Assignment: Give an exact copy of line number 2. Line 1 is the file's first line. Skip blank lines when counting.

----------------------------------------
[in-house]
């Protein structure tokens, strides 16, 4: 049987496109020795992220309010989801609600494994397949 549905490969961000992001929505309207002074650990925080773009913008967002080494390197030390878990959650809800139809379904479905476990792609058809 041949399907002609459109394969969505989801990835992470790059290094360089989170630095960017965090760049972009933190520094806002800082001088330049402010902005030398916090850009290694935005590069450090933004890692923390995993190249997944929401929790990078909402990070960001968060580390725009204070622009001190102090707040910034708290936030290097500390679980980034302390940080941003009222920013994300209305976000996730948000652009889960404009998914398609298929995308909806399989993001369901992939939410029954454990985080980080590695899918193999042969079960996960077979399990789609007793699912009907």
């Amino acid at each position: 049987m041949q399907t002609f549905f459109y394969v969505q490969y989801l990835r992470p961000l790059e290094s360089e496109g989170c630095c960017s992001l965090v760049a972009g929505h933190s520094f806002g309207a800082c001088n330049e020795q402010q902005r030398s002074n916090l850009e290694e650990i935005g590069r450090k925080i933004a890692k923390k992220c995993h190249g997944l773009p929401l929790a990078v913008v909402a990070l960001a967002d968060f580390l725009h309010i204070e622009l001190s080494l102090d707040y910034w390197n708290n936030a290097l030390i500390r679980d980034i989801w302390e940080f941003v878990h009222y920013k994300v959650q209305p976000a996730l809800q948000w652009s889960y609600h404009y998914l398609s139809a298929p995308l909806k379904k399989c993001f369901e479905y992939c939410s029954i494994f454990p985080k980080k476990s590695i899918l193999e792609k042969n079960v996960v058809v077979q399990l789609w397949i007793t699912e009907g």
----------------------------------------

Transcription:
């Protein structure tokens, strides 16, 4: 049987496109020795992220309010989801609600494994397949 549905490969961000992001929505309207002074650990925080773009913008967002080494390197030390878990959650809800139809379904479905476990792609058809 041949399907002609459109394969969505989801990835992470790059290094360089989170630095960017965090760049972009933190520094806002800082001088330049402010902005030398916090850009290694935005590069450090933004890692923390995993190249997944929401929790990078909402990070960001968060580390725009204070622009001190102090707040910034708290936030290097500390679980980034302390940080941003009222920013994300209305976000996730948000652009889960404009998914398609298929995308909806399989993001369901992939939410029954454990985080980080590695899918193999042969079960996960077979399990789609007793699912009907």